Happy Birthday Brahms!
In honor of Brahms’ 179th birthday today, we’re taking a look back at one of our past releases which features Brahms’ Clarinet Quintet in B minor, Op. 115 performed by clarinetist Eddie Daniels and The Composers String Quartet.
The Composers String Quartet
Weber: Quintet for Clarinet and Strings in B-flat, Op. 34
Brahms: Quintet for Clarinet and Strings in B minor, Op. 115
Leonard Bernstein called Eddie Daniels “a well-bred demon.” He is equally at home in classical music as in jazz, where he is a chart artist. This is his first classical recording. “…My God, what a lovely recording. If more sessions were recorded this well, reviewers could spend more time discussing the music, and listeners everywhere would enjoy music significantly more.” —Stereophile
Brahms Quintet for Clarinet and Strings in B minor, Op. 115:
Click to listen to samples from the work
“Wanda Landowska used to call Variation XXV of Bach’s Goldberg Variations “The Black Pearl.” I think that her analogy can be appropriated to describe Brahms’ Clarinet Quintet — surely the “black pearl” of that composer’s chamber music. Like the cited Bach variation, the Quintet, composed in 1896, has a certain sombre mysticism; a unique beauty and aesthetic persona; a depth of emotional substance; and a perfection of architectural construction. Dark in color and often subdued, the work nevertheless glows with intense, hot passion.
The opening movement (Allegro) is a cogently formed sonata edifice. The violins open in thirds, soon to be joined by the two lower strings. From this launching pad, the clarinet enters (much in the way that its counterpart enters the fray in Mozart’s quintet) with an ascending phrase that assumes great importance later on: when the exposition is repeated, the same phrase grows right out of the first ending; and a variant thereof leads to the development section. For all its autumnal mood and swaying rhythm, the movement remains a hard-hitting allegro, and any mistaken attempt to play it too leisurely and sentimentally will have the result of providing insufficient contrast to the Adagio that follows.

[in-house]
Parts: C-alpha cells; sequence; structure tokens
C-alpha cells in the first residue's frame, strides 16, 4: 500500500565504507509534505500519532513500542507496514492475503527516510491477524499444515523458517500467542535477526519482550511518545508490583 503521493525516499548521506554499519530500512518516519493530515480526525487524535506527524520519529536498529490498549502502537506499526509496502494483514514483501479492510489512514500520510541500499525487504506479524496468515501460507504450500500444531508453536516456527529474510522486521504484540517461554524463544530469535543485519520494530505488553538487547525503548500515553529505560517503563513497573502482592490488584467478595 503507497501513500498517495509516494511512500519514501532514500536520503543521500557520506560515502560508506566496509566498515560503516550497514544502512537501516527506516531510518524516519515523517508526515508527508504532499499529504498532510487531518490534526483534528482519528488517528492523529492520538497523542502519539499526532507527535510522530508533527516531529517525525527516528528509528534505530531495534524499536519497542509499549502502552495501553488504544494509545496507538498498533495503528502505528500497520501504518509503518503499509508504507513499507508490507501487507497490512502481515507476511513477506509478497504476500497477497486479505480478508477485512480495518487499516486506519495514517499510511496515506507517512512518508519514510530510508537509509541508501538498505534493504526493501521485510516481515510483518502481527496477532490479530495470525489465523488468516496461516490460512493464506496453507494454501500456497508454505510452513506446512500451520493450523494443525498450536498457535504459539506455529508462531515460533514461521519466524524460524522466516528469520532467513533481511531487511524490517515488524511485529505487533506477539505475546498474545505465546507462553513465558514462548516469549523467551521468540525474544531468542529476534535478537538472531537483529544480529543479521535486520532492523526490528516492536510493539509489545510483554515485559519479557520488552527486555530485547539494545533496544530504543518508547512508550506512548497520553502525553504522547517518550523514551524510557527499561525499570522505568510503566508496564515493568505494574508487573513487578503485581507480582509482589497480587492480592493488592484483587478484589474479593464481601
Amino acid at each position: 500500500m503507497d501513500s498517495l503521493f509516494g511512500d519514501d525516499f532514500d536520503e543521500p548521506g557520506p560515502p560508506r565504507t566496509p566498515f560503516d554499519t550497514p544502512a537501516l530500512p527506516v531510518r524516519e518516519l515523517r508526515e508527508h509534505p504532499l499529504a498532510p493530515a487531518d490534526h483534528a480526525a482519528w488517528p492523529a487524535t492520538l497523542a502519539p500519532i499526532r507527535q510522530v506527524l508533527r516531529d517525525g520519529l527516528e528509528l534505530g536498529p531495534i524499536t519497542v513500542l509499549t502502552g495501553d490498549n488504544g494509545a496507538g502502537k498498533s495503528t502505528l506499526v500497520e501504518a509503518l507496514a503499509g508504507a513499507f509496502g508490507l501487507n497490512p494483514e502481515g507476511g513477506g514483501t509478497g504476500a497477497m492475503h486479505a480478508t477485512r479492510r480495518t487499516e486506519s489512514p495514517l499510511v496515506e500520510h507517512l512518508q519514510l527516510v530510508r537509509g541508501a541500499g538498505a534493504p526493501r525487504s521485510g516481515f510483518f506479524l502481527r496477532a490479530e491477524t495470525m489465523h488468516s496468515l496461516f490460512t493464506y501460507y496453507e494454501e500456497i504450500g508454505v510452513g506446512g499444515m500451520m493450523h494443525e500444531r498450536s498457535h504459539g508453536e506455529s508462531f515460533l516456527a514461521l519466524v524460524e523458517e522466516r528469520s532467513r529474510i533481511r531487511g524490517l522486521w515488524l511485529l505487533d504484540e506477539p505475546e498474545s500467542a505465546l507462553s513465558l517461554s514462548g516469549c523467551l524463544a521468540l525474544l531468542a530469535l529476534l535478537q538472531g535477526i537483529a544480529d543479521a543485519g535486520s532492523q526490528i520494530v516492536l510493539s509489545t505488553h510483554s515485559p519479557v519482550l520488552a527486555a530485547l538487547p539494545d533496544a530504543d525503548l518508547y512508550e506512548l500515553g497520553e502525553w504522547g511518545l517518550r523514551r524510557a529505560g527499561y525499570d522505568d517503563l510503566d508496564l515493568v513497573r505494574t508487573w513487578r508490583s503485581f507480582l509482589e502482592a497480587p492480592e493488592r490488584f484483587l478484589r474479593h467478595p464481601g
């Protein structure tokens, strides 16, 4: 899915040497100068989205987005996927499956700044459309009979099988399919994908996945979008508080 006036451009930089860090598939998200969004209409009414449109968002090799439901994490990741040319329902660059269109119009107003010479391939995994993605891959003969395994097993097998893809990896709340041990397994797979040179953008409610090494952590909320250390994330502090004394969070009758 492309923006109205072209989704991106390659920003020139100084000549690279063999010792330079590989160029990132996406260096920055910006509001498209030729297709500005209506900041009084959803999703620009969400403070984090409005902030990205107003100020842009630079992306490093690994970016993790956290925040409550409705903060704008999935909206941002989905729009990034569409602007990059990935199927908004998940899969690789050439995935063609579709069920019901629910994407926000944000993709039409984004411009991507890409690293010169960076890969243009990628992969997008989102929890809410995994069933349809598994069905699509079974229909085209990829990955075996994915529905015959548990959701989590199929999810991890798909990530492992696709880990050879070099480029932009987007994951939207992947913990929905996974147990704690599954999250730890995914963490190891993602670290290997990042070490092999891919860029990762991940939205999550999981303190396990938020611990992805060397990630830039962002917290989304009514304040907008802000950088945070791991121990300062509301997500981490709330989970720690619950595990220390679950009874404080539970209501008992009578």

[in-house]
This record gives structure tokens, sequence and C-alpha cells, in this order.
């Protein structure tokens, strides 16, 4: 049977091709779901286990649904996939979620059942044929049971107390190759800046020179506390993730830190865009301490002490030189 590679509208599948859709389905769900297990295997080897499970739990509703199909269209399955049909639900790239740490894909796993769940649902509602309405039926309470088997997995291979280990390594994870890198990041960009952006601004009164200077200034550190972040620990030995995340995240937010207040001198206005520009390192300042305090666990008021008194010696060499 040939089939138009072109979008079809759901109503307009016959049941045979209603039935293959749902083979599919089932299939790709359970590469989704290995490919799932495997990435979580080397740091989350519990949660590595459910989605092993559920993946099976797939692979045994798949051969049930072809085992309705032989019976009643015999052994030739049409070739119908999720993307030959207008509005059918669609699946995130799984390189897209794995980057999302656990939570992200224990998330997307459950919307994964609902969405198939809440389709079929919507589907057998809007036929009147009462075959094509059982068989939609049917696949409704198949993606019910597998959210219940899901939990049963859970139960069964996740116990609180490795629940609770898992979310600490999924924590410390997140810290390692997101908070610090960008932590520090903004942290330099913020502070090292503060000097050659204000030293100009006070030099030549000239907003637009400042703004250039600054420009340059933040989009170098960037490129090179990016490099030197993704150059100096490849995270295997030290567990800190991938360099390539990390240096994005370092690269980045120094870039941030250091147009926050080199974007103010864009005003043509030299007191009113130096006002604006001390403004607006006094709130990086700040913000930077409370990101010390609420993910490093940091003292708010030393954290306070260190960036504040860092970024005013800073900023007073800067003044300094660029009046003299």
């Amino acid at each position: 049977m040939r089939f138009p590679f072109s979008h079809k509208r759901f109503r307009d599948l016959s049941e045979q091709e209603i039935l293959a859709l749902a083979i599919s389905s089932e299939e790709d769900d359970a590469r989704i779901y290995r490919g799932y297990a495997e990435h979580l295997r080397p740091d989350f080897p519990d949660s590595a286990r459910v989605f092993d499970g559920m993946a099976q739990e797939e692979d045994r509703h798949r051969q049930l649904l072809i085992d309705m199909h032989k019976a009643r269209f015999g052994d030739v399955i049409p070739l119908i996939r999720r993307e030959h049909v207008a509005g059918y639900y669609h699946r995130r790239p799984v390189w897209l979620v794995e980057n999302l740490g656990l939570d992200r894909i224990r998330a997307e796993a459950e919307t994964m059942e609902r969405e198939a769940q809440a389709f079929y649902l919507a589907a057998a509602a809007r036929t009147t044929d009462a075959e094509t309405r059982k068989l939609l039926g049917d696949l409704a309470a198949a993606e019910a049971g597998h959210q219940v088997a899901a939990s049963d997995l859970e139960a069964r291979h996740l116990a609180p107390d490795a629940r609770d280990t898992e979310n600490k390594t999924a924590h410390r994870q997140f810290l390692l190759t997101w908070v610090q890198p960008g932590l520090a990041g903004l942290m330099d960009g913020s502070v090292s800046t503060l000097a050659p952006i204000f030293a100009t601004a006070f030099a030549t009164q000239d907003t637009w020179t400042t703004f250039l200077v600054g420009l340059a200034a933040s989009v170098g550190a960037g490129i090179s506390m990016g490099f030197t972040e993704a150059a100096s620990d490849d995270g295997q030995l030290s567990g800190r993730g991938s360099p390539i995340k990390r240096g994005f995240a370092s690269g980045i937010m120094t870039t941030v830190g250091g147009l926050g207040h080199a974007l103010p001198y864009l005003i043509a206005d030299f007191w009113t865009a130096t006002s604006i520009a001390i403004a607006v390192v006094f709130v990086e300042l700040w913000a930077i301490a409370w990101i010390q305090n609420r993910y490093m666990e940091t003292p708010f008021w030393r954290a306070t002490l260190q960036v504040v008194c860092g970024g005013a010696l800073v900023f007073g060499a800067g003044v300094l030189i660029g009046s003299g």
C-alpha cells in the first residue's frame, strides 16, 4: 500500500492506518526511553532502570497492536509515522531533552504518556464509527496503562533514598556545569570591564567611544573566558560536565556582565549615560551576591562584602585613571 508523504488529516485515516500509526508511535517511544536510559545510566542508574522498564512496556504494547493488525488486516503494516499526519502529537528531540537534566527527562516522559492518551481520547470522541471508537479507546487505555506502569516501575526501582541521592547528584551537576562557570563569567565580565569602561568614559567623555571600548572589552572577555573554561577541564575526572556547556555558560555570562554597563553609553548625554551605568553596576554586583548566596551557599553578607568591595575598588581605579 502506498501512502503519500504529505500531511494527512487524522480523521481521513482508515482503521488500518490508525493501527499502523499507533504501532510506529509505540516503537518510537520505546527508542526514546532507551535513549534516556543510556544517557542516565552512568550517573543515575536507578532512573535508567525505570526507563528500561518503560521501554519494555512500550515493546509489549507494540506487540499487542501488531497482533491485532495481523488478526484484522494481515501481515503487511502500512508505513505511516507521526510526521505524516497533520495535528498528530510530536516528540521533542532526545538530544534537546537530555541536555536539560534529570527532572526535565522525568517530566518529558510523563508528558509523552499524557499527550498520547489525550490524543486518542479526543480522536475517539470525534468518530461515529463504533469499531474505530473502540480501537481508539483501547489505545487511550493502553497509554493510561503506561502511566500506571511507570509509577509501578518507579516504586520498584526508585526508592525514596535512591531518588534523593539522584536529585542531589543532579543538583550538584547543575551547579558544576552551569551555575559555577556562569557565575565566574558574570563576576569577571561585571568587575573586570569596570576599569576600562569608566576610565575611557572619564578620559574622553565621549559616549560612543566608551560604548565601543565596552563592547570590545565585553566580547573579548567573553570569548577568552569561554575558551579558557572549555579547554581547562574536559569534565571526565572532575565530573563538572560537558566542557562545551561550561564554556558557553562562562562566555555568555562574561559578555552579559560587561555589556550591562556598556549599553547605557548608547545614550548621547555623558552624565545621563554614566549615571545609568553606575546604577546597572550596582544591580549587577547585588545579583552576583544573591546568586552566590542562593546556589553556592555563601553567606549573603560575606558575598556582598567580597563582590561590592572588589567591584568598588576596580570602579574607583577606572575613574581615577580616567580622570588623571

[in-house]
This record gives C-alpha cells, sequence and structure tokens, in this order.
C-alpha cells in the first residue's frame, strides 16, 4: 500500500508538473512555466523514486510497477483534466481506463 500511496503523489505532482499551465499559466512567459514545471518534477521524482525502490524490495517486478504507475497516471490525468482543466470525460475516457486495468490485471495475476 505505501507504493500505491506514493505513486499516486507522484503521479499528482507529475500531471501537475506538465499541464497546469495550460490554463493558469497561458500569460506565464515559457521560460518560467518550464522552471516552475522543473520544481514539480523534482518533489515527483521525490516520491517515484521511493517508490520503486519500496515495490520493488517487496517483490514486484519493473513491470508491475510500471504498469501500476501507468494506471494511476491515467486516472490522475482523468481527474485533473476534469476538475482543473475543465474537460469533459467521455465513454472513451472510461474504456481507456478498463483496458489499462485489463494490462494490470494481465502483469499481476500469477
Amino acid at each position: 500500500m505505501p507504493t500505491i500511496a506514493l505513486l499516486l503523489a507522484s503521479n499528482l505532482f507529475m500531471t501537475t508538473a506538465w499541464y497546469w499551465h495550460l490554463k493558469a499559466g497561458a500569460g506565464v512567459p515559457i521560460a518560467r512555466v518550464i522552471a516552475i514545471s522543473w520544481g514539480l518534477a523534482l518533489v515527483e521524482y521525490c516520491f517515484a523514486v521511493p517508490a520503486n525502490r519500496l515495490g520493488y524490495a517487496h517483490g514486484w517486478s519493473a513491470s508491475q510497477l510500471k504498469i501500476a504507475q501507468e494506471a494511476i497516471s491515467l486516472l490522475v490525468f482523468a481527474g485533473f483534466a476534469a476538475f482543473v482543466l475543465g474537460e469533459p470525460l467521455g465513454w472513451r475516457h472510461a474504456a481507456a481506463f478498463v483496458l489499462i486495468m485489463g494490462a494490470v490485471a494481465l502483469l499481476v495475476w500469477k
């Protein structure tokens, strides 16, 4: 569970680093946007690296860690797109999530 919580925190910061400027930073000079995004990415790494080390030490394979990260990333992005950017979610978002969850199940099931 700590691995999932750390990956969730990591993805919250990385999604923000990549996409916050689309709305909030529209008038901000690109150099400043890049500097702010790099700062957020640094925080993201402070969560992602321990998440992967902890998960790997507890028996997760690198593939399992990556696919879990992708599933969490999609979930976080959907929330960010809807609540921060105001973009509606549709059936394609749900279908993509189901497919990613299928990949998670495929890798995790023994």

In the second movement, the strings are muted while clarinet and first violin divide honors in stating the plaintive vocal-aria-like first theme. The central section, turbulent and gypsy-like, provides an anguished contrast. The clarinet is not merely permitted, but encouraged, to phrase with great flourish. An agitated episode with pulsating tremolos and more rhapsodizing from the claient leads to modified da capo of the opening section.
The Scherzo, in effect, alternates two ideas — a lyrical Andantino, and a playfully scampering Presto non assai con sentimento. In the one, the instruments participate in effusive song; in the other, the strings chatter freely while the clarinet punctuates with little sprays and runs. Once again, the movement concludes with a shortened da capo.
The Finale is a wondrously devised theme with five variations. Brahms marks the movement “con moto,” which is a succinct admonition not to let the pulse drag (and, since no other directive occurs, also not to change tempo along with the character of each variant). Variation I is the cellist’s show. Variation II uses strategically placed syncopes to create a swaggering, forward-plunging momentum. Variation III fragments the melody into little runs and in its second strain has the clarinet “doing its thing.” Variation IV, the maggiore of the set, shows Brahmsian mastery of contrapuntal style to fullest advantage. Variation V is a Viennese waltz for the viola, with the “oom pah pah” beautifully supplied by the cello — who gets agitated toward the end and effectively doubles his time. The epilogue brings the work to a grave conclusion.” — excerpts from Harris Goldsmith’s liner notes
Listen to samples from the Brahms Clarinet Quintet in B-Minor, Op. 115:
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